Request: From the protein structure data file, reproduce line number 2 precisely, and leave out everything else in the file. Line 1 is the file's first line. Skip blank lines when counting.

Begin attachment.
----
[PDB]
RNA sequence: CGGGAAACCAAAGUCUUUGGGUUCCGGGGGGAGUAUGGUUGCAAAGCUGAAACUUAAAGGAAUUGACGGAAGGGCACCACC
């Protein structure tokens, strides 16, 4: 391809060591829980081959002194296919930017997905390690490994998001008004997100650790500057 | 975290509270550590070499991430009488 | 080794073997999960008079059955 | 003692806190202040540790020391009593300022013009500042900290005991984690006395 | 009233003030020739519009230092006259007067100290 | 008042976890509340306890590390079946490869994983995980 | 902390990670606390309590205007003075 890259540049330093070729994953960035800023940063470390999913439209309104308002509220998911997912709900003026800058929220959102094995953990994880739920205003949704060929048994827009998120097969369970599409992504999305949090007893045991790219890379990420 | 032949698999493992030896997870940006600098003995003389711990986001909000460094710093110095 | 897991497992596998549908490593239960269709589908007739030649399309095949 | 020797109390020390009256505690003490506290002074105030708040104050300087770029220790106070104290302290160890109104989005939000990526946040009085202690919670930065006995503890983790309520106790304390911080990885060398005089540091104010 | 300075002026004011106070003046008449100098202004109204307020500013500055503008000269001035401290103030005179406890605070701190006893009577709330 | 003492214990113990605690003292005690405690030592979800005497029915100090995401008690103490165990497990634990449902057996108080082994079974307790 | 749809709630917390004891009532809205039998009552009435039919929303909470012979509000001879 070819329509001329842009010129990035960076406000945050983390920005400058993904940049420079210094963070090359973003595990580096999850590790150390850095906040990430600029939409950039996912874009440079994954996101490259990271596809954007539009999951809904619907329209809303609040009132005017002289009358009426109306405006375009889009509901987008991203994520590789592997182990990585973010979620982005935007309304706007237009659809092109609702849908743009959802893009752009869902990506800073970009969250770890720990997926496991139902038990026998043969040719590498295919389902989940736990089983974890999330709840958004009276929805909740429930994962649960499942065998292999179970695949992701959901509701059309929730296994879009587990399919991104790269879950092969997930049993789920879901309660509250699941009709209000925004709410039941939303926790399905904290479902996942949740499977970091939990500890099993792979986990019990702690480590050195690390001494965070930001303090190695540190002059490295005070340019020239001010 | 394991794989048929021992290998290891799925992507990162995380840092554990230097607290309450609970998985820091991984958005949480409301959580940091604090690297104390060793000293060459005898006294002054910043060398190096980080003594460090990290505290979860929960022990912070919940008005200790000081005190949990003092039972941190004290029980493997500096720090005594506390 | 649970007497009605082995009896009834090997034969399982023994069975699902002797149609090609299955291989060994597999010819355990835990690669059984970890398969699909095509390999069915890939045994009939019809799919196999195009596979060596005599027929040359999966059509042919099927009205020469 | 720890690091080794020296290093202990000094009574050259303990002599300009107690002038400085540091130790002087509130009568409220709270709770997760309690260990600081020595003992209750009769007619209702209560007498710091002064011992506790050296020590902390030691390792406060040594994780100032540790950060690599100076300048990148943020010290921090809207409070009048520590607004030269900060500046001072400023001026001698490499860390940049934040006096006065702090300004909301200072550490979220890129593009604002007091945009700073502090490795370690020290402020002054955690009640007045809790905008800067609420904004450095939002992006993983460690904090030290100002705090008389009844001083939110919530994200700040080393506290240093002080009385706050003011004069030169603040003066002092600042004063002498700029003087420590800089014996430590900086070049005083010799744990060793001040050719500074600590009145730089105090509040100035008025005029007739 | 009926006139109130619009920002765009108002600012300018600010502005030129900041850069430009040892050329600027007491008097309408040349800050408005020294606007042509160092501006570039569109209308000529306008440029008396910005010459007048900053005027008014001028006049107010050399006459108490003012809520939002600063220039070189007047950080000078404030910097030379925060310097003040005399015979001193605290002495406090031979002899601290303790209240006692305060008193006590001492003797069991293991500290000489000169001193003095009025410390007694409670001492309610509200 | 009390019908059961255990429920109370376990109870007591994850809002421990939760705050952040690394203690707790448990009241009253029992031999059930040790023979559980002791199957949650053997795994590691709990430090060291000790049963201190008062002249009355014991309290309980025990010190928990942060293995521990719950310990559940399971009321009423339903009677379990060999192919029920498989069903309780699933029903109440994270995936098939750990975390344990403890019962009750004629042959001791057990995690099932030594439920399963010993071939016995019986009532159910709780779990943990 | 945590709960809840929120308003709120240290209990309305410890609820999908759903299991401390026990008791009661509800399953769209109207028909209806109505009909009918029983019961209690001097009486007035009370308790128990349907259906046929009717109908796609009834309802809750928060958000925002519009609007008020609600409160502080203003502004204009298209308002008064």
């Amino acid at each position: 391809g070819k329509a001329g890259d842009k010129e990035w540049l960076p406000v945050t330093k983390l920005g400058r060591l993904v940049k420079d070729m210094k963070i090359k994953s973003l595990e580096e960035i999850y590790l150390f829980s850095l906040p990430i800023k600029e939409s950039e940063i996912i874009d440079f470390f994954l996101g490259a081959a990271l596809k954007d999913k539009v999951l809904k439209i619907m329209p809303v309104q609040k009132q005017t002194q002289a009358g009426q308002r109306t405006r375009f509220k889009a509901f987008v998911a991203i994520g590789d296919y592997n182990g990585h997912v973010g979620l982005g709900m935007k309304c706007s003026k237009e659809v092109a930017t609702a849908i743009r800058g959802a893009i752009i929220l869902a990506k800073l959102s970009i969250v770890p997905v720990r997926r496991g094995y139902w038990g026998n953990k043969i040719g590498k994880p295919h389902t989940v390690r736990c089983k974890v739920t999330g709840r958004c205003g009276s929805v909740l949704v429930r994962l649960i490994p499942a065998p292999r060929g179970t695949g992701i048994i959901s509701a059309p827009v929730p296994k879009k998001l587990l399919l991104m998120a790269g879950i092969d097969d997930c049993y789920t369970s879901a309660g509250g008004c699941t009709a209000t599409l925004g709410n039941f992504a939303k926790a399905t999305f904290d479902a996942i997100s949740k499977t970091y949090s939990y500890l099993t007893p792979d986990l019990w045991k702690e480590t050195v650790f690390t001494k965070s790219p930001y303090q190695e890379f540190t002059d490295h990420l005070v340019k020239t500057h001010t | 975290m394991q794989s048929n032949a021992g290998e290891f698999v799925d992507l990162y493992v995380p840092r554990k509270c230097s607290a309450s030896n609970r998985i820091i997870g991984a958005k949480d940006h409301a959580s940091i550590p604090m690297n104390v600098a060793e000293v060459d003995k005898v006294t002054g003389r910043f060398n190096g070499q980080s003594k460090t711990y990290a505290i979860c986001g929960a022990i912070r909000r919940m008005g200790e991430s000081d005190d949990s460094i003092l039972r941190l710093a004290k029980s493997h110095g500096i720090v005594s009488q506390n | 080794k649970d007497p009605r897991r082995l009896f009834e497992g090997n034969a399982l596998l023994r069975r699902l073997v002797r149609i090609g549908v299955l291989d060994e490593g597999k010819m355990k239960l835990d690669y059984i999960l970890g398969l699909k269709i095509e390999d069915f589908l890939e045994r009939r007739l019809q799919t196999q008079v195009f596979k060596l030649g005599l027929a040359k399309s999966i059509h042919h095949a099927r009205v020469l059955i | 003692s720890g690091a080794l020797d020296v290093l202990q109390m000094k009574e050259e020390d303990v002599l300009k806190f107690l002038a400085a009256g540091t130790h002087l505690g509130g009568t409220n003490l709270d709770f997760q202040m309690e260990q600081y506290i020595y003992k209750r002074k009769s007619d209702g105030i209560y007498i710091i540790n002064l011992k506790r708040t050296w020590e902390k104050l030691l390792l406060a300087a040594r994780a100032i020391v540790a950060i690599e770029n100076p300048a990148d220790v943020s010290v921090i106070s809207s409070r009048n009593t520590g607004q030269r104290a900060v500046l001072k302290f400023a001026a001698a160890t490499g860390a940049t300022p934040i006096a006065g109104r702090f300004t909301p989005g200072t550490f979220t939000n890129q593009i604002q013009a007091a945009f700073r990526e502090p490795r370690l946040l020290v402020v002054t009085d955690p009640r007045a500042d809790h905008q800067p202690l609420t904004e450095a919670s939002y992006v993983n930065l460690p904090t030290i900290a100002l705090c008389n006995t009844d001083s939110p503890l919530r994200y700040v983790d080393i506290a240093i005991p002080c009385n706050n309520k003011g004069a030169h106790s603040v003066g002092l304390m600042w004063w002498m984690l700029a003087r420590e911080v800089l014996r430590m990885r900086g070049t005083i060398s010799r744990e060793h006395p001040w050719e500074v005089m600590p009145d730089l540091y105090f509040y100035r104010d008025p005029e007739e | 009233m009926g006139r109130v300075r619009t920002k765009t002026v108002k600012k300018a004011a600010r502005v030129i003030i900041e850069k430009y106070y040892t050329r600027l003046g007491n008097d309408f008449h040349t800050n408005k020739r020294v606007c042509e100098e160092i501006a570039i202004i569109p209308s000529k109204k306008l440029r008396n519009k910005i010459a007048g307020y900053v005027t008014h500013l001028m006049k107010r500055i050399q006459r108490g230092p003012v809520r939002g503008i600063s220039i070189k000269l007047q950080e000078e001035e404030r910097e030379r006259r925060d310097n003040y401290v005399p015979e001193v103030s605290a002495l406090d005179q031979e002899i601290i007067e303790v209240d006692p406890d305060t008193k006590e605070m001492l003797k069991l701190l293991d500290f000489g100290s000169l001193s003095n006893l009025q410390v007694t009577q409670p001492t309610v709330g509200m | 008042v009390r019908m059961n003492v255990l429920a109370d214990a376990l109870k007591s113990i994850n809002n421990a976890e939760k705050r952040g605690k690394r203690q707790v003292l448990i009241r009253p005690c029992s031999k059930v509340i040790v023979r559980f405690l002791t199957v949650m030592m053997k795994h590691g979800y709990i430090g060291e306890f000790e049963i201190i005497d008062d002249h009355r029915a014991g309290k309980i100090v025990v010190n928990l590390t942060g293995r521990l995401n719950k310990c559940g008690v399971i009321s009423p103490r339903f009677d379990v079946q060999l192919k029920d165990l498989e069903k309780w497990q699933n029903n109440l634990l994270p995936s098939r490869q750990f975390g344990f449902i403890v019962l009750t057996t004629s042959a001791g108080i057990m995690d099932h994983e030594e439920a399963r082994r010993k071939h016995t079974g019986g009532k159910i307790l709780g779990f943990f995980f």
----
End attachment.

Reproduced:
RNA sequence: CGGGAAACCAAAGUCUUUGGGUUCCGGGGGGAGUAUGGUUGCAAAGCUGAAACUUAAAGGAAUUGACGGAAGGGCACCACC